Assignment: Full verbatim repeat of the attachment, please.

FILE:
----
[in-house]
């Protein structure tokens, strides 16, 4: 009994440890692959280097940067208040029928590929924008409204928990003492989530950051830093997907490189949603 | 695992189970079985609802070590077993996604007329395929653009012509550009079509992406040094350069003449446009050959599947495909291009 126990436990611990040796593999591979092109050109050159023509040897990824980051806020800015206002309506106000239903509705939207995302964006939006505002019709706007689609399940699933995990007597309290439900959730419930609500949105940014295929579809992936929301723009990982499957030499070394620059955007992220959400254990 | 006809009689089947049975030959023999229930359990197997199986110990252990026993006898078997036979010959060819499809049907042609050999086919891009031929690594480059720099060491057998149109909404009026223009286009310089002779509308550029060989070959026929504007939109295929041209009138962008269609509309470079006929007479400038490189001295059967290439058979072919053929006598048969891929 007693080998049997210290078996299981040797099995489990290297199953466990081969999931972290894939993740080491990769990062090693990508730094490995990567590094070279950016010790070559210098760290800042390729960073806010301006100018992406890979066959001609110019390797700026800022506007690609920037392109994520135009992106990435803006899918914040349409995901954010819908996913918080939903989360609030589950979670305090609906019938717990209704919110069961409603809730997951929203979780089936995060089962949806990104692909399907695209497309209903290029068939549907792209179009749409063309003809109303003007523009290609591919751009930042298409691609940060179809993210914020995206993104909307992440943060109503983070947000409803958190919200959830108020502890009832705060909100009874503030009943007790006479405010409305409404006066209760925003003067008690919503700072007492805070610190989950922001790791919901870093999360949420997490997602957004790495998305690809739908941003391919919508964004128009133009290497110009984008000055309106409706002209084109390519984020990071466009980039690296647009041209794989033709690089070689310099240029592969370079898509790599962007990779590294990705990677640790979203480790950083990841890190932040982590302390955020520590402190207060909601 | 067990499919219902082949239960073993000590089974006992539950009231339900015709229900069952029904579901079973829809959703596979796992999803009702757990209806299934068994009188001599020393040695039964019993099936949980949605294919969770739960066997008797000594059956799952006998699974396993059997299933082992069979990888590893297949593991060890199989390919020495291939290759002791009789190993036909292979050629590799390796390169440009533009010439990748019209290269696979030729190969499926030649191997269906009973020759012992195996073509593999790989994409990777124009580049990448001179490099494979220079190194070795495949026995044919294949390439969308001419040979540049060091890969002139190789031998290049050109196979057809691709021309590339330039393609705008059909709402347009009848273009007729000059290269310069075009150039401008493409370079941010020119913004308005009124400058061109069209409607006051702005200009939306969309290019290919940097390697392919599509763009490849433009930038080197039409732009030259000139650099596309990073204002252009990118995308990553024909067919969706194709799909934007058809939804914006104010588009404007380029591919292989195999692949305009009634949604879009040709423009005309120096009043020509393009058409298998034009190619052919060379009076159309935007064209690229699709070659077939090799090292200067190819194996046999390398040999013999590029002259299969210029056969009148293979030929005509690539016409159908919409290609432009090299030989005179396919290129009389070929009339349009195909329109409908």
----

[in-house]
């Protein structure tokens, strides 16, 4: 009994440890692959280097940067208040029928590929924008409204928990003492989530950051830093997907490189949603 | 695992189970079985609802070590077993996604007329395929653009012509550009079509992406040094350069003449446009050959599947495909291009 126990436990611990040796593999591979092109050109050159023509040897990824980051806020800015206002309506106000239903509705939207995302964006939006505002019709706007689609399940699933995990007597309290439900959730419930609500949105940014295929579809992936929301723009990982499957030499070394620059955007992220959400254990 | 006809009689089947049975030959023999229930359990197997199986110990252990026993006898078997036979010959060819499809049907042609050999086919891009031929690594480059720099060491057998149109909404009026223009286009310089002779509308550029060989070959026929504007939109295929041209009138962008269609509309470079006929007479400038490189001295059967290439058979072919053929006598048969891929 007693080998049997210290078996299981040797099995489990290297199953466990081969999931972290894939993740080491990769990062090693990508730094490995990567590094070279950016010790070559210098760290800042390729960073806010301006100018992406890979066959001609110019390797700026800022506007690609920037392109994520135009992106990435803006899918914040349409995901954010819908996913918080939903989360609030589950979670305090609906019938717990209704919110069961409603809730997951929203979780089936995060089962949806990104692909399907695209497309209903290029068939549907792209179009749409063309003809109303003007523009290609591919751009930042298409691609940060179809993210914020995206993104909307992440943060109503983070947000409803958190919200959830108020502890009832705060909100009874503030009943007790006479405010409305409404006066209760925003003067008690919503700072007492805070610190989950922001790791919901870093999360949420997490997602957004790495998305690809739908941003391919919508964004128009133009290497110009984008000055309106409706002209084109390519984020990071466009980039690296647009041209794989033709690089070689310099240029592969370079898509790599962007990779590294990705990677640790979203480790950083990841890190932040982590302390955020520590402190207060909601 | 067990499919219902082949239960073993000590089974006992539950009231339900015709229900069952029904579901079973829809959703596979796992999803009702757990209806299934068994009188001599020393040695039964019993099936949980949605294919969770739960066997008797000594059956799952006998699974396993059997299933082992069979990888590893297949593991060890199989390919020495291939290759002791009789190993036909292979050629590799390796390169440009533009010439990748019209290269696979030729190969499926030649191997269906009973020759012992195996073509593999790989994409990777124009580049990448001179490099494979220079190194070795495949026995044919294949390439969308001419040979540049060091890969002139190789031998290049050109196979057809691709021309590339330039393609705008059909709402347009009848273009007729000059290269310069075009150039401008493409370079941010020119913004308005009124400058061109069209409607006051702005200009939306969309290019290919940097390697392919599509763009490849433009930038080197039409732009030259000139650099596309990073204002252009990118995308990553024909067919969706194709799909934007058809939804914006104010588009404007380029591919292989195999692949305009009634949604879009040709423009005309120096009043020509393009058409298998034009190619052919060379009076159309935007064209690229699709070659077939090799090292200067190819194996046999390398040999013999590029002259299969210029056969009148293979030929005509690539016409159908919409290609432009090299030989005179396919290129009389070929009339349009195909329109409908």